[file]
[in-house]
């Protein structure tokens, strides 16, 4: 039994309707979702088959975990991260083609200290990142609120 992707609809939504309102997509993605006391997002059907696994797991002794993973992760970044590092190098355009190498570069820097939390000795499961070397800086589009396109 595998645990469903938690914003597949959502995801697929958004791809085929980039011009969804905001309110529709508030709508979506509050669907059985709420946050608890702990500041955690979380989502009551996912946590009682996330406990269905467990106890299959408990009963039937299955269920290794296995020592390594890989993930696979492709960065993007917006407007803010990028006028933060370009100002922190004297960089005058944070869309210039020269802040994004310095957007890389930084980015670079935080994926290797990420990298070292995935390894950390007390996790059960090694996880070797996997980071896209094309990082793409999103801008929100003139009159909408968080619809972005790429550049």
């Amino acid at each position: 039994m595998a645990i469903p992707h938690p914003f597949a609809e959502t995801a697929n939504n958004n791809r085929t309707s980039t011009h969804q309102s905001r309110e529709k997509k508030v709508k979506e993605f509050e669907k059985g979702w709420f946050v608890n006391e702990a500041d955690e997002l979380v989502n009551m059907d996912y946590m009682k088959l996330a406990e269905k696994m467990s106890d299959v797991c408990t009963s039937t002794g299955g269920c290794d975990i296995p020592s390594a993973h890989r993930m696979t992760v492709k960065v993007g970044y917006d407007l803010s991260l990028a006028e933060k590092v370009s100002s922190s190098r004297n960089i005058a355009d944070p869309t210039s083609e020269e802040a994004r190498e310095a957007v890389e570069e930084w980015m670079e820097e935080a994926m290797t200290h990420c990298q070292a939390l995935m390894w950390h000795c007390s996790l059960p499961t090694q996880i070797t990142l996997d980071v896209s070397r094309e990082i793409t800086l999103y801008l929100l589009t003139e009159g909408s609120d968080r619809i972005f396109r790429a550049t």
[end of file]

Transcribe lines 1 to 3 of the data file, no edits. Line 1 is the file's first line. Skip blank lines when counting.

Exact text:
[in-house]
């Protein structure tokens, strides 16, 4: 039994309707979702088959975990991260083609200290990142609120 992707609809939504309102997509993605006391997002059907696994797991002794993973992760970044590092190098355009190498570069820097939390000795499961070397800086589009396109 595998645990469903938690914003597949959502995801697929958004791809085929980039011009969804905001309110529709508030709508979506509050669907059985709420946050608890702990500041955690979380989502009551996912946590009682996330406990269905467990106890299959408990009963039937299955269920290794296995020592390594890989993930696979492709960065993007917006407007803010990028006028933060370009100002922190004297960089005058944070869309210039020269802040994004310095957007890389930084980015670079935080994926290797990420990298070292995935390894950390007390996790059960090694996880070797996997980071896209094309990082793409999103801008929100003139009159909408968080619809972005790429550049």
């Amino acid at each position: 039994m595998a645990i469903p992707h938690p914003f597949a609809e959502t995801a697929n939504n958004n791809r085929t309707s980039t011009h969804q309102s905001r309110e529709k997509k508030v709508k979506e993605f509050e669907k059985g979702w709420f946050v608890n006391e702990a500041d955690e997002l979380v989502n009551m059907d996912y946590m009682k088959l996330a406990e269905k696994m467990s106890d299959v797991c408990t009963s039937t002794g299955g269920c290794d975990i296995p020592s390594a993973h890989r993930m696979t992760v492709k960065v993007g970044y917006d407007l803010s991260l990028a006028e933060k590092v370009s100002s922190s190098r004297n960089i005058a355009d944070p869309t210039s083609e020269e802040a994004r190498e310095a957007v890389e570069e930084w980015m670079e820097e935080a994926m290797t200290h990420c990298q070292a939390l995935m390894w950390h000795c007390s996790l059960p499961t090694q996880i070797t990142l996997d980071v896209s070397r094309e990082i793409t800086l999103y801008l929100l589009t003139e009159g909408s609120d968080r619809i972005f396109r790429a550049t």